Dr. Erin Landguth interviewed on wildfire smoke research, potential impacts for COVID-19
In June 2020, CPHR researchers, led by Dr. Erin Landguth, published a study in Environment International: “The delayed effect of wildfire season particulate matter on subsequent influenza season in a mountain west region of the USA.” Dr. Landguth has responded to multiple media inquiries regarding this research and potential impacts of wildfire smoke (and the upcoming wildfire season) on COVID-19.
“Based on their analysis, the researchers concluded the epic 2017 wildfire season in Big Sky Country caused influenza cases that winter to at least double and possibly rise as much as fivefold,” wrote John Upton of Climate Central for KQED. “Influenza kills tens of thousands of Americans every year, and the findings also have worrying implications for COVID-19 and other respiratory infections. Landguth is now gathering data from all Western states to expand the influenza research, and is also starting to investigate relationships between smoke waves and COVID-19 infections.”
National Geographic also interviewed Dr. Landguth about the CPHR study:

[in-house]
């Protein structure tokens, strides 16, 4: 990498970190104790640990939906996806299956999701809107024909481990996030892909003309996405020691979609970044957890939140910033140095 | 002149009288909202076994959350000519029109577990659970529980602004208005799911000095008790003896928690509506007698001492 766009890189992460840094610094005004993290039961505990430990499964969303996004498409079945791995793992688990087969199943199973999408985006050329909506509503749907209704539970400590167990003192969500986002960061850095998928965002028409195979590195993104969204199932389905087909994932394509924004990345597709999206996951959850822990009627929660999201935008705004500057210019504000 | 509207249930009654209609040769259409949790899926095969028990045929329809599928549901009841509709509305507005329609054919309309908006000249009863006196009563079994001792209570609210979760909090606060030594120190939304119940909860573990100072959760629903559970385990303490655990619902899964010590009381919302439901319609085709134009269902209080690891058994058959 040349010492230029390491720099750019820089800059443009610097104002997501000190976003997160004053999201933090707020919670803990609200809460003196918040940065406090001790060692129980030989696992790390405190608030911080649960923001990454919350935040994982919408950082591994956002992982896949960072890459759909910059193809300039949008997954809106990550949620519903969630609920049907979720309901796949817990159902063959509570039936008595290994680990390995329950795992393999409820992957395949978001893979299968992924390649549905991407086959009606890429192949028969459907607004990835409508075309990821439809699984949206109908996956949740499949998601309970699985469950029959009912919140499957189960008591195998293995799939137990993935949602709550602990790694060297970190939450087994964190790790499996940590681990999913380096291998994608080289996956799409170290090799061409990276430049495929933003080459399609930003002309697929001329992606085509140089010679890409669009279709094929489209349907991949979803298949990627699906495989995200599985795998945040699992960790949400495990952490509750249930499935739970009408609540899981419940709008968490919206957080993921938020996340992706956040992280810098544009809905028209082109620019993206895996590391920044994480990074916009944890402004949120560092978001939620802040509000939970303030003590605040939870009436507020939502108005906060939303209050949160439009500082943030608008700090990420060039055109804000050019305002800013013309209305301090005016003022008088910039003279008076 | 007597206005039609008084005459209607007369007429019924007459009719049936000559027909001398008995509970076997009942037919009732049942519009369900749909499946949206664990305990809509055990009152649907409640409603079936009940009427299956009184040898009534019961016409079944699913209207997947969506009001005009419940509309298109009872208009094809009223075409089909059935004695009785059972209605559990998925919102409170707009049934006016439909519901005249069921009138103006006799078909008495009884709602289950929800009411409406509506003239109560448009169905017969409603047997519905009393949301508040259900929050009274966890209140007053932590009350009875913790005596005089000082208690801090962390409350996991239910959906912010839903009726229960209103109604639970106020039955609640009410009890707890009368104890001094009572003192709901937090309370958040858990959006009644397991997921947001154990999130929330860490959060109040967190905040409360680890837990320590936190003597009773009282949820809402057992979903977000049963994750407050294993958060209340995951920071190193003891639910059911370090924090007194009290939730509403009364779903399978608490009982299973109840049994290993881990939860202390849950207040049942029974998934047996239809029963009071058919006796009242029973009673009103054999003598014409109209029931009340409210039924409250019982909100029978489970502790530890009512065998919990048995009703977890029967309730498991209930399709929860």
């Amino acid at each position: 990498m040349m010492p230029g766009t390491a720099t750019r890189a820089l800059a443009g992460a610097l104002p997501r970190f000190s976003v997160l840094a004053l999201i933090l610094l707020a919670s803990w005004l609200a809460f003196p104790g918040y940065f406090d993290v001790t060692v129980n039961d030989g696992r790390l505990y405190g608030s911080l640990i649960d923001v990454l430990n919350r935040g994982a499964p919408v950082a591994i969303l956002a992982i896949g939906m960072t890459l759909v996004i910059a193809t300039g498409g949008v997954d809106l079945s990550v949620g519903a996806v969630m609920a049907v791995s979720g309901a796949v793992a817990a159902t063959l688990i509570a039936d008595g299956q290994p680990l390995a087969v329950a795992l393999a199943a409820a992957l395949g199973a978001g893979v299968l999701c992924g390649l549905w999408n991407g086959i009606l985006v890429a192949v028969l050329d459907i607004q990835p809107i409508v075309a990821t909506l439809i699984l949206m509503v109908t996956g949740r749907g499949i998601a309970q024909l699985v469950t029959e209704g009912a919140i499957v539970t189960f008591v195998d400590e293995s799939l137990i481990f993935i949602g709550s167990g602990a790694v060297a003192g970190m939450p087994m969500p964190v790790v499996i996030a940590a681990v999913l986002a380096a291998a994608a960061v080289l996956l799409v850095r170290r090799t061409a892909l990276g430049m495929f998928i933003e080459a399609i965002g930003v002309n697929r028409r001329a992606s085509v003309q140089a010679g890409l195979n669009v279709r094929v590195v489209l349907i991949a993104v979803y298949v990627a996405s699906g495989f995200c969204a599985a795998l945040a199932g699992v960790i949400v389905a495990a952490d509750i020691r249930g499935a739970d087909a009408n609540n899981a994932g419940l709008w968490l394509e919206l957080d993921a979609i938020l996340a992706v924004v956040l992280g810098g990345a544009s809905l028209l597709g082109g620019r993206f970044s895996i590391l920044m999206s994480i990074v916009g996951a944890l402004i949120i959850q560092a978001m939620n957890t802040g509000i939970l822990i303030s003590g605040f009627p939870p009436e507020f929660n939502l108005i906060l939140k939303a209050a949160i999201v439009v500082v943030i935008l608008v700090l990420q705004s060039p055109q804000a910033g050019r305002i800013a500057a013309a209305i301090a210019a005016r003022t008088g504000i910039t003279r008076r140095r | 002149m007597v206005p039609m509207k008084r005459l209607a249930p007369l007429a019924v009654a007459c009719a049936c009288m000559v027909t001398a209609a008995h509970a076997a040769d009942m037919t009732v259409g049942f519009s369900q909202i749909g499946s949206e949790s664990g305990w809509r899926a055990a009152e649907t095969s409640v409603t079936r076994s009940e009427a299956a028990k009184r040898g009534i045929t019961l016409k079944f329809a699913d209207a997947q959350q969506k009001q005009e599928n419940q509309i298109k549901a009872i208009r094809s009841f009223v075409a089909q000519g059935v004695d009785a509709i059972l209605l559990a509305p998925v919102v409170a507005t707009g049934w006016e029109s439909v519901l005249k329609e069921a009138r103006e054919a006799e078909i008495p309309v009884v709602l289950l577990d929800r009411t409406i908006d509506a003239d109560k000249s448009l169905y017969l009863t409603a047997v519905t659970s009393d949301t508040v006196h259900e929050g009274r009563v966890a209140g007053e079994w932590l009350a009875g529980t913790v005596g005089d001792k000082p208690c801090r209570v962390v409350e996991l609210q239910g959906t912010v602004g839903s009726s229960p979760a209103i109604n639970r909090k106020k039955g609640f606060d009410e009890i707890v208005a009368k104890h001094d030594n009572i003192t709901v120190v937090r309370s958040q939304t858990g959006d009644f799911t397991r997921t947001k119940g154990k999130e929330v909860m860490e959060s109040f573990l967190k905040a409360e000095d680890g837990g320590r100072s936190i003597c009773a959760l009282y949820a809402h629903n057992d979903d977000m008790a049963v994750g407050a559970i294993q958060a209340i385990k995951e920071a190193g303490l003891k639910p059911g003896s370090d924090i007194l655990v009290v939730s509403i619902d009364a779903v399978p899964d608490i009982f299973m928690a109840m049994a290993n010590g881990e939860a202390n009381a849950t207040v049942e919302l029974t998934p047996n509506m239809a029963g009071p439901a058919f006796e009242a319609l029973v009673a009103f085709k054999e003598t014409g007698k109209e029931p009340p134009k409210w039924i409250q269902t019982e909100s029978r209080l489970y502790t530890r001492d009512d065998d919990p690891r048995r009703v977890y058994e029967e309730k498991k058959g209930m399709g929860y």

“A study published earlier this month in the journal Environment International suggested an especially active wildfire season in the summer was associated with more cases of influenza the subsequent winter. Wildfire smoke carries dangerous particles called particulate matter 2.5, or PM 2.5, which can harm a person’s lungs and immune system. Erin Landguth, one of the study’s authors and an air pollution researcher at the University of Montana, cautions that more work needs to be done to establish a clear link between inhaling wildfire smoke and a greater vulnerability to influenza and coronaviruses.
What is clear, she says, is that PM 2.5 ‘wreaks havoc on our lungs.’ "We have evidence that it suppresses immune response, and it causes inflammation in the cells of our lungs,’ Landguth says.”
When speaking with Wyoming Public Media, Dr. Landguth stated, “[Air pollution] causes inflammation and cell damage to our lungs. So all of this suggests a concern and worry for our wildfire season in our region increasing our potential risk factors for COVID-19. Really in these times we want to minimize risk where possible.”
From Montana Public Radio: “Erin Landguth at the University of Montana recently published a study showing influenza case numbers spiked three to five times during winters following intense fire seasons. ‘And so 50 out of the 51 counties, essentially, that we looked at came back positively associated with this effect,’ she said. Landguth is adapting her study to examine that same correlation with COVID-19. She said a similar effect is likely, given the strong results from her study on influenza.”
Other media interviews and mentions: